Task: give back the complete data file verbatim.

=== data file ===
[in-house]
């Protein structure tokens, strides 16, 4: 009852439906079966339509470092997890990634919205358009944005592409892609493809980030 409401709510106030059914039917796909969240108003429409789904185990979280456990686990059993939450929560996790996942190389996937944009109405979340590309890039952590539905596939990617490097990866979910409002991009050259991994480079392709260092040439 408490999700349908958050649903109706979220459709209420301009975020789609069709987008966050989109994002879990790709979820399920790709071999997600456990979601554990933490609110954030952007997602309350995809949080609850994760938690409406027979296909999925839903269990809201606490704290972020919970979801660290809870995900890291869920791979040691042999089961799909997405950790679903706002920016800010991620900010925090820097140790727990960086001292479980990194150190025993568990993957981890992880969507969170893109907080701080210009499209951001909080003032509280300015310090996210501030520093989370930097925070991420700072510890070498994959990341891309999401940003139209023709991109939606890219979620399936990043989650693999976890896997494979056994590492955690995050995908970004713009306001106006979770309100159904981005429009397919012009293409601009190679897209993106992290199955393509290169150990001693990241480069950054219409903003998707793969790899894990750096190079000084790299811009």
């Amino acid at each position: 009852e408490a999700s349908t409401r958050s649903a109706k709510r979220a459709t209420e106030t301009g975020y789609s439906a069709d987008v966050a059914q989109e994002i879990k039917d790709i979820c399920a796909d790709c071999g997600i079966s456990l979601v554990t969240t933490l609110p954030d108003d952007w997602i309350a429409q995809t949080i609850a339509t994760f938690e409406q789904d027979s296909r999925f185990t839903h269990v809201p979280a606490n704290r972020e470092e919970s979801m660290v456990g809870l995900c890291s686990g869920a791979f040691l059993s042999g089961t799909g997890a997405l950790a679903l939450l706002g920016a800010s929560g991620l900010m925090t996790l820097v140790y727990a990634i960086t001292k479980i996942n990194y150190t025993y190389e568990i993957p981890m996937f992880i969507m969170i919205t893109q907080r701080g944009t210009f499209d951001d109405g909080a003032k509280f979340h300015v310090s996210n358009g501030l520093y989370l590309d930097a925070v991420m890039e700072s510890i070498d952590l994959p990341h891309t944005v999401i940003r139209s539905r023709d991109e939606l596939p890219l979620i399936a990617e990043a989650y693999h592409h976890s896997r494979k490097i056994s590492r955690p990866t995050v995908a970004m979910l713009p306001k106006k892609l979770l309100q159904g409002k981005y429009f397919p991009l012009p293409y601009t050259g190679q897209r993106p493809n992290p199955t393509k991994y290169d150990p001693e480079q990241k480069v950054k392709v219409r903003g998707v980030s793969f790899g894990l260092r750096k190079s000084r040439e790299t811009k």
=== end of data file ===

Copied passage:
[in-house]
């Protein structure tokens, strides 16, 4: 009852439906079966339509470092997890990634919205358009944005592409892609493809980030 409401709510106030059914039917796909969240108003429409789904185990979280456990686990059993939450929560996790996942190389996937944009109405979340590309890039952590539905596939990617490097990866979910409002991009050259991994480079392709260092040439 408490999700349908958050649903109706979220459709209420301009975020789609069709987008966050989109994002879990790709979820399920790709071999997600456990979601554990933490609110954030952007997602309350995809949080609850994760938690409406027979296909999925839903269990809201606490704290972020919970979801660290809870995900890291869920791979040691042999089961799909997405950790679903706002920016800010991620900010925090820097140790727990960086001292479980990194150190025993568990993957981890992880969507969170893109907080701080210009499209951001909080003032509280300015310090996210501030520093989370930097925070991420700072510890070498994959990341891309999401940003139209023709991109939606890219979620399936990043989650693999976890896997494979056994590492955690995050995908970004713009306001106006979770309100159904981005429009397919012009293409601009190679897209993106992290199955393509290169150990001693990241480069950054219409903003998707793969790899894990750096190079000084790299811009």
């Amino acid at each position: 009852e408490a999700s349908t409401r958050s649903a109706k709510r979220a459709t209420e106030t301009g975020y789609s439906a069709d987008v966050a059914q989109e994002i879990k039917d790709i979820c399920a796909d790709c071999g997600i079966s456990l979601v554990t969240t933490l609110p954030d108003d952007w997602i309350a429409q995809t949080i609850a339509t994760f938690e409406q789904d027979s296909r999925f185990t839903h269990v809201p979280a606490n704290r972020e470092e919970s979801m660290v456990g809870l995900c890291s686990g869920a791979f040691l059993s042999g089961t799909g997890a997405l950790a679903l939450l706002g920016a800010s929560g991620l900010m925090t996790l820097v140790y727990a990634i960086t001292k479980i996942n990194y150190t025993y190389e568990i993957p981890m996937f992880i969507m969170i919205t893109q907080r701080g944009t210009f499209d951001d109405g909080a003032k509280f979340h300015v310090s996210n358009g501030l520093y989370l590309d930097a925070v991420m890039e700072s510890i070498d952590l994959p990341h891309t944005v999401i940003r139209s539905r023709d991109e939606l596939p890219l979620i399936a990617e990043a989650y693999h592409h976890s896997r494979k490097i056994s590492r955690p990866t995050v995908a970004m979910l713009p306001k106006k892609l979770l309100q159904g409002k981005y429009f397919p991009l012009p293409y601009t050259g190679q897209r993106p493809n992290p199955t393509k991994y290169d150990p001693e480079q990241k480069v950054k392709v219409r903003g998707v980030s793969f790899g894990l260092r750096k190079s000084r040439e790299t811009k």